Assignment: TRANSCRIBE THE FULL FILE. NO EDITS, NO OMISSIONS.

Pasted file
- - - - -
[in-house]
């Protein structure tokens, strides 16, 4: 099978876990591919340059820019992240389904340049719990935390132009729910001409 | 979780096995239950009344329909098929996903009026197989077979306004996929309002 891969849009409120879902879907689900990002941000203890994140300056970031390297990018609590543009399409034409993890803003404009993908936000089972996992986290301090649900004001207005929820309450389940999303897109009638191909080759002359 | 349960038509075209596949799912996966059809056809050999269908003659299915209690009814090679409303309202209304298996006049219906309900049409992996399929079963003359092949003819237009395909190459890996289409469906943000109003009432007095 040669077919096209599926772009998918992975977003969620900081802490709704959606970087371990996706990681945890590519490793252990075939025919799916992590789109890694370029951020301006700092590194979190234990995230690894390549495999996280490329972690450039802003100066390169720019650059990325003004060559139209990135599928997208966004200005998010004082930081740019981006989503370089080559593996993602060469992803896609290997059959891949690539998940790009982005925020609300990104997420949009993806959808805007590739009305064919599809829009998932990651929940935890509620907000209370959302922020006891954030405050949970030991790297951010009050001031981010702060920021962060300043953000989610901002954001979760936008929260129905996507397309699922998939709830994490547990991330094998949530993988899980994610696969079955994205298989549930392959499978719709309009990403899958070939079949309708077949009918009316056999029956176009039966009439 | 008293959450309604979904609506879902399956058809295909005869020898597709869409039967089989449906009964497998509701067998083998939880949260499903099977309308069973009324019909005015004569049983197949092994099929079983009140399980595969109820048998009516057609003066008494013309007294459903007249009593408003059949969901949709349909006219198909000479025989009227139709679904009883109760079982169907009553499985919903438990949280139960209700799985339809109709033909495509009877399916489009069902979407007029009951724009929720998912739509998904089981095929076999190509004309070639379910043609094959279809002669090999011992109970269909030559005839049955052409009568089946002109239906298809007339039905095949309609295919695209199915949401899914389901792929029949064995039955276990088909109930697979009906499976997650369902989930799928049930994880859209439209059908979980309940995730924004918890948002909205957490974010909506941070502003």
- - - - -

[in-house]
């Protein structure tokens, strides 16, 4: 099978876990591919340059820019992240389904340049719990935390132009729910001409 | 979780096995239950009344329909098929996903009026197989077979306004996929309002 891969849009409120879902879907689900990002941000203890994140300056970031390297990018609590543009399409034409993890803003404009993908936000089972996992986290301090649900004001207005929820309450389940999303897109009638191909080759002359 | 349960038509075209596949799912996966059809056809050999269908003659299915209690009814090679409303309202209304298996006049219906309900049409992996399929079963003359092949003819237009395909190459890996289409469906943000109003009432007095 040669077919096209599926772009998918992975977003969620900081802490709704959606970087371990996706990681945890590519490793252990075939025919799916992590789109890694370029951020301006700092590194979190234990995230690894390549495999996280490329972690450039802003100066390169720019650059990325003004060559139209990135599928997208966004200005998010004082930081740019981006989503370089080559593996993602060469992803896609290997059959891949690539998940790009982005925020609300990104997420949009993806959808805007590739009305064919599809829009998932990651929940935890509620907000209370959302922020006891954030405050949970030991790297951010009050001031981010702060920021962060300043953000989610901002954001979760936008929260129905996507397309699922998939709830994490547990991330094998949530993988899980994610696969079955994205298989549930392959499978719709309009990403899958070939079949309708077949009918009316056999029956176009039966009439 | 008293959450309604979904609506879902399956058809295909005869020898597709869409039967089989449906009964497998509701067998083998939880949260499903099977309308069973009324019909005015004569049983197949092994099929079983009140399980595969109820048998009516057609003066008494013309007294459903007249009593408003059949969901949709349909006219198909000479025989009227139709679904009883109760079982169907009553499985919903438990949280139960209700799985339809109709033909495509009877399916489009069902979407007029009951724009929720998912739509998904089981095929076999190509004309070639379910043609094959279809002669090999011992109970269909030559005839049955052409009568089946002109239906298809007339039905095949309609295919695209199915949401899914389901792929029949064995039955276990088909109930697979009906499976997650369902989930799928049930994880859209439209059908979980309940995730924004918890948002909205957490974010909506941070502003």